By Michal Lev-Ram
Sprint chief executive Dan Hesse faced investors for the first time Thursday as the company delivered a slew of bad news, including a fourth-quarter loss of $29.5 billion and a continued decline in subscriber numbers.
Hesse, a wireless veteran, was brought in last December to replace ousted CEO Gary Forsee. Since then he has made several cost-cutting changes at the company — including laying off about 4,000 employees and closing 125 retail locations.
But Hesse is first to admit that fixing Sprint’s (S) woes will take much more. And the thing that needs fixing most is the Sprint’s reputation for dreadful customer service.
“The number one priority is improving customer service across all touch points, including retail stores, billing and customer care calls,” Hesse told Fortune.
That may be an understatement. In customer care surveys, Sprint regularly ranks lowest. It came in behind rivals Verizon Wireless (VZ), AT&T (T), T-Mobile and Alltel on a recent customer service performance study by J.D. Power and Associates. Bad customer relations has contributed to its high level of “churn,” the rate at which customers defect to other carriers. Sprint says it lost nearly 700,000 subscribers in the fourth quarter alone.
“Not only are we not attracting enough new customers, but our existing customers are leaving us at too big a rate — that’s why the customer service issue is highest on our list,” Hesse said Thursday after a conference call with analysts.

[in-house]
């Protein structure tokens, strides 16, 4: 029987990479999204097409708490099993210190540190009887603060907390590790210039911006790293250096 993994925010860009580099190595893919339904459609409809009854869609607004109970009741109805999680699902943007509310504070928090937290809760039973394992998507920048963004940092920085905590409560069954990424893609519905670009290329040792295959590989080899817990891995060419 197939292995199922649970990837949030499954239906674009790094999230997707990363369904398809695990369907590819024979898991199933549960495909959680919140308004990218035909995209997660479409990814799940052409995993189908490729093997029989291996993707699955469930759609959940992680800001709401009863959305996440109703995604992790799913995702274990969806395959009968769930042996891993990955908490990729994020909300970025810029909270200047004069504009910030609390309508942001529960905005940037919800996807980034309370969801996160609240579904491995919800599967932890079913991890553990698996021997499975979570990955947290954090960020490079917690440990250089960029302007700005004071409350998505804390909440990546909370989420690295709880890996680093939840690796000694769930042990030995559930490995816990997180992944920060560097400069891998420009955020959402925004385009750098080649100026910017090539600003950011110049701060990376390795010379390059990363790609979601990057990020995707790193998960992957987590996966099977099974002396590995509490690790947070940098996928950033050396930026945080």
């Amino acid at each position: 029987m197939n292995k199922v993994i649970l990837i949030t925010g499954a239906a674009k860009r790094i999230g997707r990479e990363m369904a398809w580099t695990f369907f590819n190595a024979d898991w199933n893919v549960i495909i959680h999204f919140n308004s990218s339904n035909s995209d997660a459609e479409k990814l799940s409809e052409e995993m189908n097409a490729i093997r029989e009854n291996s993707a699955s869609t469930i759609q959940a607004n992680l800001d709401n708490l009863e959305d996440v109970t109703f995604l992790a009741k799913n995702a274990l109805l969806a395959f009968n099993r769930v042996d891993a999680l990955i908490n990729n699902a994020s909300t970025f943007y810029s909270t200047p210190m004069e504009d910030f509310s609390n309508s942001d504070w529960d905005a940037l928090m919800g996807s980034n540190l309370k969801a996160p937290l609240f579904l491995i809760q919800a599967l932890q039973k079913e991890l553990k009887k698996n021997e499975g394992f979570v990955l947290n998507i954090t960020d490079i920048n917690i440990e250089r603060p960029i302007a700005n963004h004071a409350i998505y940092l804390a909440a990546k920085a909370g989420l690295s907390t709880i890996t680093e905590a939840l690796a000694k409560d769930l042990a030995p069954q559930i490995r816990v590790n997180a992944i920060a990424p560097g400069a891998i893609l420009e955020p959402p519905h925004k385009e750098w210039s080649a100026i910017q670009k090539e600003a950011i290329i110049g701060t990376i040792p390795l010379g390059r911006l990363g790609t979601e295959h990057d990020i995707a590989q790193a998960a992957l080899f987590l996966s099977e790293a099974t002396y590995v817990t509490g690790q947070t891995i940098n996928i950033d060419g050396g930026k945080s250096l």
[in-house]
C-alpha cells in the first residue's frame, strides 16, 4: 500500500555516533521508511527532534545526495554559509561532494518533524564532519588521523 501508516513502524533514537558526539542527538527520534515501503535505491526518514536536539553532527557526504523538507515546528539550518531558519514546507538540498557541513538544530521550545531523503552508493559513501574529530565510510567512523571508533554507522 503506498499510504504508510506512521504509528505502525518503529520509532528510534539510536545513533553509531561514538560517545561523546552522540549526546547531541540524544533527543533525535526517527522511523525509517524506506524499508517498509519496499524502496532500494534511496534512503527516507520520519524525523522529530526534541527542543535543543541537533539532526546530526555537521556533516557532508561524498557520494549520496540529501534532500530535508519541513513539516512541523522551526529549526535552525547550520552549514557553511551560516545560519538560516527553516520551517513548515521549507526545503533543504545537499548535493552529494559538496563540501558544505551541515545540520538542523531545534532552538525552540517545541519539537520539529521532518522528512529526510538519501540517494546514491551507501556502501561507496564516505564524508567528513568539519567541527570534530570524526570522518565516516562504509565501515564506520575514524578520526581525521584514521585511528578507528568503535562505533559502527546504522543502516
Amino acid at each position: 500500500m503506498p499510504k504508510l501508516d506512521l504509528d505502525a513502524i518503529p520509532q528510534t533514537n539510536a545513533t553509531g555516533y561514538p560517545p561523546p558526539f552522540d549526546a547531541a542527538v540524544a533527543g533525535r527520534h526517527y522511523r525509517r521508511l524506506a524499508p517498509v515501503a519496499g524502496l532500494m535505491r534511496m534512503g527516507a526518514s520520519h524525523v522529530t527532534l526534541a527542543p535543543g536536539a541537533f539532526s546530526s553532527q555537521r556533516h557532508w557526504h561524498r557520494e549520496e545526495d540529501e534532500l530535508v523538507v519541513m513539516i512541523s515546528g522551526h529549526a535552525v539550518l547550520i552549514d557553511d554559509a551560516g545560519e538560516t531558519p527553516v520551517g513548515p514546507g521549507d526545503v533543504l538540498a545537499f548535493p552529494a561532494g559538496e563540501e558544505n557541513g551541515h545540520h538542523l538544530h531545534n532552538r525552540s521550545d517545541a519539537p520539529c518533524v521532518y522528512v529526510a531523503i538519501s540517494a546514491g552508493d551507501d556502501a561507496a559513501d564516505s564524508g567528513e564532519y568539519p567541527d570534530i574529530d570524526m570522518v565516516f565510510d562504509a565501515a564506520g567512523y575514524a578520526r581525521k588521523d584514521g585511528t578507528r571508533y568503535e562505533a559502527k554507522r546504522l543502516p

To that end, Hesse says he has changed the way the company measures its call centers’ performance. Instead of focusing on “handle time” — how quickly a customer’s issue is resolved — he says the focus is now on finding the right solution the first time a customer calls in, even if that means the call takes longer.
“Call resolution,” said Hesse, “is becoming the number one performance metric.”
Hesse is taking other measures to try to stop customers from fleeing. Earlier that day he announced the launch of Sprint’s new $100-a-month unlimited calling and data plan. The other major carriers launched their own unlimited calling plans last week, but unlike Sprint theirs did not include services like “all-you-can-eat” mobile TV, Web browsing and e-mail.
Hesse says his number two priority is re-defining Sprint’s brand, which he hopes to build around the company’s data services and the high-speed broadband network that enables them.
But some in the industry are calling for even more dramatic bigger changes, such as breaking up the company and selling off its pricey WiMax project, a next-generation wireless network into which the company has poured billions of dollars.
Hesse said he is still evaluating all aspects of the company’s operations, but that any turnaround is unlikely to happen for many quarters.